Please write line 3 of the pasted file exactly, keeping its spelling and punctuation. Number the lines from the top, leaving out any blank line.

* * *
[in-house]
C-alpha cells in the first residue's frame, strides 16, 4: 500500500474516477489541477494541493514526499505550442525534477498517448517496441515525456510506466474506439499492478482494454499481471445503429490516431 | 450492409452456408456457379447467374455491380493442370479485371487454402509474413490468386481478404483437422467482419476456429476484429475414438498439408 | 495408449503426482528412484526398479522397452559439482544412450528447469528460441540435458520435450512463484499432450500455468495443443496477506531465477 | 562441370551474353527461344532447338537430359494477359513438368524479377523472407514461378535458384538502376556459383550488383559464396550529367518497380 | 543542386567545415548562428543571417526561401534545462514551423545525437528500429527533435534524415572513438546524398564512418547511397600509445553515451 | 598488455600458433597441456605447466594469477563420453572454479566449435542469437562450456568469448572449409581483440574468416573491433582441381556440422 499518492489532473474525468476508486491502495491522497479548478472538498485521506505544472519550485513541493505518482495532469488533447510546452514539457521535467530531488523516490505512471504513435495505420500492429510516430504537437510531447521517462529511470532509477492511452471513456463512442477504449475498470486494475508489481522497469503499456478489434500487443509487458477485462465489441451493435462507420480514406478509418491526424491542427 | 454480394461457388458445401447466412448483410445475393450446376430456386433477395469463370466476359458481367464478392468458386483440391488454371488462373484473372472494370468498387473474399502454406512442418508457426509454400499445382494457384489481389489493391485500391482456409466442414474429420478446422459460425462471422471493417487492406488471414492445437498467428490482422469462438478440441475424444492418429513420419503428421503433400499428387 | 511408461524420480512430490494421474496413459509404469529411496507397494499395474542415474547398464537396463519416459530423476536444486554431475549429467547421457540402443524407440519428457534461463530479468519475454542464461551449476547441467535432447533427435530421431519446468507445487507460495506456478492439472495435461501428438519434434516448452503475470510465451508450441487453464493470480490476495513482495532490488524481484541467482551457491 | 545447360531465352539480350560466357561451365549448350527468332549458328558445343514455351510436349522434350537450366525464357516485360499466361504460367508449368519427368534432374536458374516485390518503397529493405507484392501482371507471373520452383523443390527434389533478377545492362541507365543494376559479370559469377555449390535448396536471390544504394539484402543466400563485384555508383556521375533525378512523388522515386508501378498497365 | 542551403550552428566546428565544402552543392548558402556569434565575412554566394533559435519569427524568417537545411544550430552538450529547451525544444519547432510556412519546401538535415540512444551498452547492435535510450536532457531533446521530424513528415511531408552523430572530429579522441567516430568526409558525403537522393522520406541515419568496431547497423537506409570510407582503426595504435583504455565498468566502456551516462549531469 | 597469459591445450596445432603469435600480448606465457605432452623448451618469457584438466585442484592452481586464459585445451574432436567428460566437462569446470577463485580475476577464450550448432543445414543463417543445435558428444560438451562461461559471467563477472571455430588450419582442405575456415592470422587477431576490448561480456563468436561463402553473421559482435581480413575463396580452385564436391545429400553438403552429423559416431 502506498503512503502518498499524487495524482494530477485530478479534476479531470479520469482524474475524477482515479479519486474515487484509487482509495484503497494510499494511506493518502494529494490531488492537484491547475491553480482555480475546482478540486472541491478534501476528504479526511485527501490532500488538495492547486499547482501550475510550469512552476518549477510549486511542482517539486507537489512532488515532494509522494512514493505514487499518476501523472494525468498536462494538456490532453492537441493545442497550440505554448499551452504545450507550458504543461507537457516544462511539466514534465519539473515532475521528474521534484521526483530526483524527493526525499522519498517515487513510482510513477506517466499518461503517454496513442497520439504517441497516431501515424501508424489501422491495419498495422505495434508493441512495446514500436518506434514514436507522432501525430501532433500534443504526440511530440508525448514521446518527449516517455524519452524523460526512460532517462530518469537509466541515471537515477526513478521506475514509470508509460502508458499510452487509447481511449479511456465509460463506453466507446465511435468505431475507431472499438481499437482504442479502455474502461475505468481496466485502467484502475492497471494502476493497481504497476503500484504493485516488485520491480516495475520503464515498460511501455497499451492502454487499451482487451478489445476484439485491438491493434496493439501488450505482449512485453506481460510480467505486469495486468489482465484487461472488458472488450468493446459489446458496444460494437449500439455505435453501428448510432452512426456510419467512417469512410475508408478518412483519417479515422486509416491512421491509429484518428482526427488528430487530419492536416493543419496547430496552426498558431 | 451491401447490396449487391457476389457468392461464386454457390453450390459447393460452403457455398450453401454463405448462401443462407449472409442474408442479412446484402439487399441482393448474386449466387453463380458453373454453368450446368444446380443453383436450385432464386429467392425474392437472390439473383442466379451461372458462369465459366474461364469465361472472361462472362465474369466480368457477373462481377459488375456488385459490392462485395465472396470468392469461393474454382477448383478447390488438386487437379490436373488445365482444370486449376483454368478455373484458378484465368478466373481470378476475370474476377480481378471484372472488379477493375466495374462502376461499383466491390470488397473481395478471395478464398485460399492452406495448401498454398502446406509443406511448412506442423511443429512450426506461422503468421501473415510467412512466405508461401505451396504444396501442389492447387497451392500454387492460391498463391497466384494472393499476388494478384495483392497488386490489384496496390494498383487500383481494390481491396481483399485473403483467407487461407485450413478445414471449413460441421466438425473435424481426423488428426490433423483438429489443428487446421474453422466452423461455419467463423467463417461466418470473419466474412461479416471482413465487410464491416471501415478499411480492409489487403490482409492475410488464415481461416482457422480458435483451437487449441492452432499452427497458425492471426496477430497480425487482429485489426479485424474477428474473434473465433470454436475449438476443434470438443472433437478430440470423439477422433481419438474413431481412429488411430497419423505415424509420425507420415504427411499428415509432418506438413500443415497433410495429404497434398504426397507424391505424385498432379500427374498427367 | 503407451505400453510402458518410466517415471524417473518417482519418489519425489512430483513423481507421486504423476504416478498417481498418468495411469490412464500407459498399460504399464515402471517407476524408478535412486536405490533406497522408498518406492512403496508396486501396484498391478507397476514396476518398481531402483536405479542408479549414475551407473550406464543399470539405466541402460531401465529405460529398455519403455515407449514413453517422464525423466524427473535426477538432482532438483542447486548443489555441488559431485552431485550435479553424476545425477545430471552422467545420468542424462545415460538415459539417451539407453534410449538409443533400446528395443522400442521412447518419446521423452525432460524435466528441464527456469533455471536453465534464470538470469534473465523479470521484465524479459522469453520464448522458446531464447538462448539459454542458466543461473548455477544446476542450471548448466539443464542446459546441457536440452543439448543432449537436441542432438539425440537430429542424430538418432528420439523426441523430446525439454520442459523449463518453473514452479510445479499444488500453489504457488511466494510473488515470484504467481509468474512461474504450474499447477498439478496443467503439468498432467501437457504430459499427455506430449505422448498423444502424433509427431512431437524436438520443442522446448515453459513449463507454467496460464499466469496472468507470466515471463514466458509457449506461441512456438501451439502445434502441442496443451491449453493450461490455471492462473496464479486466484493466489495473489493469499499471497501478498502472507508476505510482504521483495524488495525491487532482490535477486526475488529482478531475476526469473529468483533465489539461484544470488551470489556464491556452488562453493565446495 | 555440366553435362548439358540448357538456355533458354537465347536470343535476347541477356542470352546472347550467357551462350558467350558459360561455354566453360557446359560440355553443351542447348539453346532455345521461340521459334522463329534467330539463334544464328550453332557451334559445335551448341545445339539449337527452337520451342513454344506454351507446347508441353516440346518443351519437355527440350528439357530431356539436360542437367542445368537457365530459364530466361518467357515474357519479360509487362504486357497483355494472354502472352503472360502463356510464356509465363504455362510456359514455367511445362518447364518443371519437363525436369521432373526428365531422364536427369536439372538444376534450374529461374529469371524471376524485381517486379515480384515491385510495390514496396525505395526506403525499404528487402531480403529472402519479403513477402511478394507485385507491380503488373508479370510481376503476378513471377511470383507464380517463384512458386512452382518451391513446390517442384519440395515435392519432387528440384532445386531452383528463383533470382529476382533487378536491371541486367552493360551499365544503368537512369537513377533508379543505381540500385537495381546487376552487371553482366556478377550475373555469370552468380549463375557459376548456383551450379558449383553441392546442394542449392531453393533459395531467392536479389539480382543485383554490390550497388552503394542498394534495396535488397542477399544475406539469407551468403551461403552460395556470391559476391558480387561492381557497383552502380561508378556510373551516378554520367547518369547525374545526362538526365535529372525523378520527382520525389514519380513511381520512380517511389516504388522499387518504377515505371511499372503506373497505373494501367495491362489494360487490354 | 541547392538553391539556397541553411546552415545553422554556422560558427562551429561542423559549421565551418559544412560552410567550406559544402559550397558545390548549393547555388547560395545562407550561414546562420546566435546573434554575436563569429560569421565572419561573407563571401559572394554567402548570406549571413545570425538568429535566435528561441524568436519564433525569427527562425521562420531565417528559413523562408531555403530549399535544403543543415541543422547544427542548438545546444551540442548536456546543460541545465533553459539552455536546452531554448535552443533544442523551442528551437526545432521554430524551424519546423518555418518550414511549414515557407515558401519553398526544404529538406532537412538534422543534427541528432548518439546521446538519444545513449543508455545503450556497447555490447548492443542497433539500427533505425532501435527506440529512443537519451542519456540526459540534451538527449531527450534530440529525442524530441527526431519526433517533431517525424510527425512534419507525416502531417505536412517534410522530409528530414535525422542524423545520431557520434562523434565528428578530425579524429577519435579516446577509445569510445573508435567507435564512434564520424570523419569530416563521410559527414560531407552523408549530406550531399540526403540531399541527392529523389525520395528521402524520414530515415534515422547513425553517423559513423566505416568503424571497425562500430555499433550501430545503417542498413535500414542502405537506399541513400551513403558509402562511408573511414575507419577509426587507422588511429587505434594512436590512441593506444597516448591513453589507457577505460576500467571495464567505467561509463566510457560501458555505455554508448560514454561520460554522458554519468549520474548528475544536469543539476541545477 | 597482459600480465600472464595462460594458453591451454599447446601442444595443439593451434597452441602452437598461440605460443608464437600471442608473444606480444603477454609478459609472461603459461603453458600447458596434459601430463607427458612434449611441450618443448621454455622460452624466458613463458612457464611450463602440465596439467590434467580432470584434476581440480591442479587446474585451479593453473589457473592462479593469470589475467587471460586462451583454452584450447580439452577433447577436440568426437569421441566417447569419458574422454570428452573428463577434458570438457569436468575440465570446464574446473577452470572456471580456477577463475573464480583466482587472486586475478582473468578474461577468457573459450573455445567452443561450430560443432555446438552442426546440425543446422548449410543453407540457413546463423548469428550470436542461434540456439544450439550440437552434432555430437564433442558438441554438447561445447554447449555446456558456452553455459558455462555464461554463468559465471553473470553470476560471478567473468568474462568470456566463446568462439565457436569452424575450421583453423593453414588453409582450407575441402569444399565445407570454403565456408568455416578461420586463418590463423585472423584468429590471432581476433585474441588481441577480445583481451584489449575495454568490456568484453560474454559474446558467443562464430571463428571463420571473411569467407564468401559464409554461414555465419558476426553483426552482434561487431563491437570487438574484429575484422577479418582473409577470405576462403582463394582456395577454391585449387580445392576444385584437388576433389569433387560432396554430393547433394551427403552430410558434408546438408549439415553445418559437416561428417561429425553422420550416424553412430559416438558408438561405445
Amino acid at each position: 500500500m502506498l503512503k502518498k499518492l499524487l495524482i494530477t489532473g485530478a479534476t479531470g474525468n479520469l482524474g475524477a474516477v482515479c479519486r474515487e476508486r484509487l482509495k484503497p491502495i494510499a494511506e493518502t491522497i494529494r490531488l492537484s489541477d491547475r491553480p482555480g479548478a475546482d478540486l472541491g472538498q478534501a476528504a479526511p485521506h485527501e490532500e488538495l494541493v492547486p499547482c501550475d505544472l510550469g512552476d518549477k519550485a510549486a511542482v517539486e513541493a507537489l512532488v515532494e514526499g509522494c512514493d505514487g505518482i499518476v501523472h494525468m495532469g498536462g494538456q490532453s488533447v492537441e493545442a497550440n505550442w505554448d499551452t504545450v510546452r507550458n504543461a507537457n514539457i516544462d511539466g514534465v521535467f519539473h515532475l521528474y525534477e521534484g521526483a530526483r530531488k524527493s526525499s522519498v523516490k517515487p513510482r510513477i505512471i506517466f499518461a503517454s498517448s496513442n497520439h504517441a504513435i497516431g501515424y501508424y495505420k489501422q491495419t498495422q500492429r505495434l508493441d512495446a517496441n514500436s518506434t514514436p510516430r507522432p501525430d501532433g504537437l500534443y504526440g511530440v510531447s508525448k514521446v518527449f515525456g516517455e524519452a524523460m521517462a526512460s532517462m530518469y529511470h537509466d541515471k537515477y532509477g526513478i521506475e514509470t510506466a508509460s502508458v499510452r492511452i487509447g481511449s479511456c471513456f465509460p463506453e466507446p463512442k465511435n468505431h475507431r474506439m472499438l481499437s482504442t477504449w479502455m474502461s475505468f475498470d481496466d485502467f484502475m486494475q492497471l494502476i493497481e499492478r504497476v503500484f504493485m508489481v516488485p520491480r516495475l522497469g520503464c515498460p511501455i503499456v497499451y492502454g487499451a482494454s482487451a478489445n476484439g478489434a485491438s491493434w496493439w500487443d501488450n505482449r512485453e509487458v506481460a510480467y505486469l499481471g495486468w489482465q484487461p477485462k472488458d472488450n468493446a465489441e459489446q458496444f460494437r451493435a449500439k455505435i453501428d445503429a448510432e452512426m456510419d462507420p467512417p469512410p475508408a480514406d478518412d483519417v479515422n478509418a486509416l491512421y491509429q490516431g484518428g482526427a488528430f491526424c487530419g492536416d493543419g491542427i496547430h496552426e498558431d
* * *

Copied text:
Amino acid at each position: 500500500m502506498l503512503k502518498k499518492l499524487l495524482i494530477t489532473g485530478a479534476t479531470g474525468n479520469l482524474g475524477a474516477v482515479c479519486r474515487e476508486r484509487l482509495k484503497p491502495i494510499a494511506e493518502t491522497i494529494r490531488l492537484s489541477d491547475r491553480p482555480g479548478a475546482d478540486l472541491g472538498q478534501a476528504a479526511p485521506h485527501e490532500e488538495l494541493v492547486p499547482c501550475d505544472l510550469g512552476d518549477k519550485a510549486a511542482v517539486e513541493a507537489l512532488v515532494e514526499g509522494c512514493d505514487g505518482i499518476v501523472h494525468m495532469g498536462g494538456q490532453s488533447v492537441e493545442a497550440n505550442w505554448d499551452t504545450v510546452r507550458n504543461a507537457n514539457i516544462d511539466g514534465v521535467f519539473h515532475l521528474y525534477e521534484g521526483a530526483r530531488k524527493s526525499s522519498v523516490k517515487p513510482r510513477i505512471i506517466f499518461a503517454s498517448s496513442n497520439h504517441a504513435i497516431g501515424y501508424y495505420k489501422q491495419t498495422q500492429r505495434l508493441d512495446a517496441n514500436s518506434t514514436p510516430r507522432p501525430d501532433g504537437l500534443y504526440g511530440v510531447s508525448k514521446v518527449f515525456g516517455e524519452a524523460m521517462a526512460s532517462m530518469y529511470h537509466d541515471k537515477y532509477g526513478i521506475e514509470t510506466a508509460s502508458v499510452r492511452i487509447g481511449s479511456c471513456f465509460p463506453e466507446p463512442k465511435n468505431h475507431r474506439m472499438l481499437s482504442t477504449w479502455m474502461s475505468f475498470d481496466d485502467f484502475m486494475q492497471l494502476i493497481e499492478r504497476v503500484f504493485m508489481v516488485p520491480r516495475l522497469g520503464c515498460p511501455i503499456v497499451y492502454g487499451a482494454s482487451a478489445n476484439g478489434a485491438s491493434w496493439w500487443d501488450n505482449r512485453e509487458v506481460a510480467y505486469l499481471g495486468w489482465q484487461p477485462k472488458d472488450n468493446a465489441e459489446q458496444f460494437r451493435a449500439k455505435i453501428d445503429a448510432e452512426m456510419d462507420p467512417p469512410p475508408a480514406d478518412d483519417v479515422n478509418a486509416l491512421y491509429q490516431g484518428g482526427a488528430f491526424c487530419g492536416d493543419g491542427i496547430h496552426e498558431d